Questions about mortal sin

Hello, I was just wondering about mortal sin. If someone commits a mortal sin, abortion, pre marital sex or whatever it may be, and they know it is a sin BUT do not know that it is a mortal sin, are they guilty of a mortal sin? Sorry if that doesn’t make much sense but I’m very curious. Thank you!

Depends. Murder is something that the gravity of is written on the heart of man. So are some others.

Just because someone doesn’t know the terminology if mortal and venial sin doesn’t excuse it.

Let’s go right to the Catechism:
1857 For a *sin *to be mortal, three conditions must together be met: "Mortal sin is sin whose object is grave matter and which is also committed with full knowledge and deliberate consent.
So in the case of abortion or pre-marital sex, we know that this is grave matter. If the person knows it was a sin and commits it with deliberate consent, the sin is mortal.

If the person truly knows that it is a sin but does not believe it to be mortal (for example,they don’t think it is grave matter) then it would not be a mortal sin.

In honesty, I cannot see how anyone could not think abortion or fornication is not grave matter. Did I help any?

I guess the matter of abortion wasn’t the best example, because it is the killing of a human life, no question there. But I’ll go back and use premarital sex and just explain the question better. Let’s say a teenager grew up Catholic but was never really all too informed about Catholic rules, teachings and morality besides knowing the huge sins such as rape, murder, all the stuff people gonto prison for. So they have sex outside of marriage, and they knew it wasn’t a good thing and was frowned upon in the Church, and was sin in some way but had no idea it was a potential mortal sin, or even knew what a mortal sin was for that matter. Would this make it a mortal sin? My apologies for the question, I know it’s silly and I could figure it out based on the 3 necessary factors but I would like to keep my own opinion out of it because sometimes our opinions cloud our judgements of right vs wrong and we hear what we want to hear and I don’t think mortal sins are something I want to form my own biased opinions about haha. Thank you very much!

The saints have written that even a venial sin, if committed deliberately, in full knowledge and freedom, can under certain circumstances be a mortal sin.

Committing the sin you mentioned, deliberately, can be a mortal sin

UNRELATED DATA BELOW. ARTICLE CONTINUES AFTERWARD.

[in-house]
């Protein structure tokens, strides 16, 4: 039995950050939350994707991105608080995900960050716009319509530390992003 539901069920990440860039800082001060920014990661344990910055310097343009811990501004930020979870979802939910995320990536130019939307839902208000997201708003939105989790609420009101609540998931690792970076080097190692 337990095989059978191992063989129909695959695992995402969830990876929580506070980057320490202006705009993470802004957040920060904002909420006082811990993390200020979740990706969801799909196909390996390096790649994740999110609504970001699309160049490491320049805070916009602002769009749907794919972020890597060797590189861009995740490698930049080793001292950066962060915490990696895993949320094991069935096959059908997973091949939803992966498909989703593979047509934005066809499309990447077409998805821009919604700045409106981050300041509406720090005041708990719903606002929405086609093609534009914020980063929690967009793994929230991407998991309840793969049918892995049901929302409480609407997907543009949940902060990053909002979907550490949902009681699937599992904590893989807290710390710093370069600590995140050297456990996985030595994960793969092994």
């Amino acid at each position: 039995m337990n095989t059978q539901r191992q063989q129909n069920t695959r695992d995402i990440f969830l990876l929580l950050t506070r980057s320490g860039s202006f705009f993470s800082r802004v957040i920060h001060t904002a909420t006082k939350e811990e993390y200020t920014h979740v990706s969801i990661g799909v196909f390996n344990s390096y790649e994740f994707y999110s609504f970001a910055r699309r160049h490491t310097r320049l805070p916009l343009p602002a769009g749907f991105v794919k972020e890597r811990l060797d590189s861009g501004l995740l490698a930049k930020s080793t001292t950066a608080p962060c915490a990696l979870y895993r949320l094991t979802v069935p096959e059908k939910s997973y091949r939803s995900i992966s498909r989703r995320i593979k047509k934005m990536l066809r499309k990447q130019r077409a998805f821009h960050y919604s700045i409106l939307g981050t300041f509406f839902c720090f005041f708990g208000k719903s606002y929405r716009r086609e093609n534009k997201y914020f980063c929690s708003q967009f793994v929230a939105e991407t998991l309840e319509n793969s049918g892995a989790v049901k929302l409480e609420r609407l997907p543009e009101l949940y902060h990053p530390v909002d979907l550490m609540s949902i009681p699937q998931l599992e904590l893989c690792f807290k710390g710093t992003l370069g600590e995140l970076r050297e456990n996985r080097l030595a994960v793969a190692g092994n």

Because; God’s law is written on our hearts. It’s not necessary that you knew churches teaching on it to be culpable.

I don’t have time to look up the source in the Catechism right now, but…

If we know something is seriously wrong, but we choose not to believe that it’s serious – as in “I don’t think this is such a big deal, even though I’m pretty sure the Church thinks it IS a big deal” – that could actually increase our culpability rather than diminish it.

BUT, regardless of the tangle of thinking one’s been using, confession wipes out ALL sins. :thumbsup:

I highly recommend you read the section of the Catechism that discusses sin. It’s easy to find through a quick search for “Catechism of the Catholic Church mortal sin” or something like that. And it’s an easy read :smiley:

God bless you!

OK, let’s stick with fornication (no pun intended). Whether or not the person knew it, fornication is grave matter so that first test is met. Whether it is a venial sin or mortal rests on the other clauses:

  • Did they know it was a sin and did they engage in it deliberately?
    If the couple “had no idea it was a potential mortal sin” or even knew it was a sin it might only be venial. Note however that once someone tells them that fornication is a sin they can no longer plead ignorance. It would be best to take this to Father in confession.

I have had something similar happen where parents of my students have not attended Mass because they thought it was just something you had to do at Easter, not every week. Their missing Mass was grave matter, but they truly did not know they had to do it so it was not a mortal sin. However, once I told them (I had to show one couple the actual section in the Catechism for them to believe me) the next time they missed on purpose it was a mortal sin.

No apologies necessary. No question is silly if it helps us to understand the faith. Everyone on the forum, every Priest, every theologian has had silly questions and not known.

Ask away - and have a blessed Easter.

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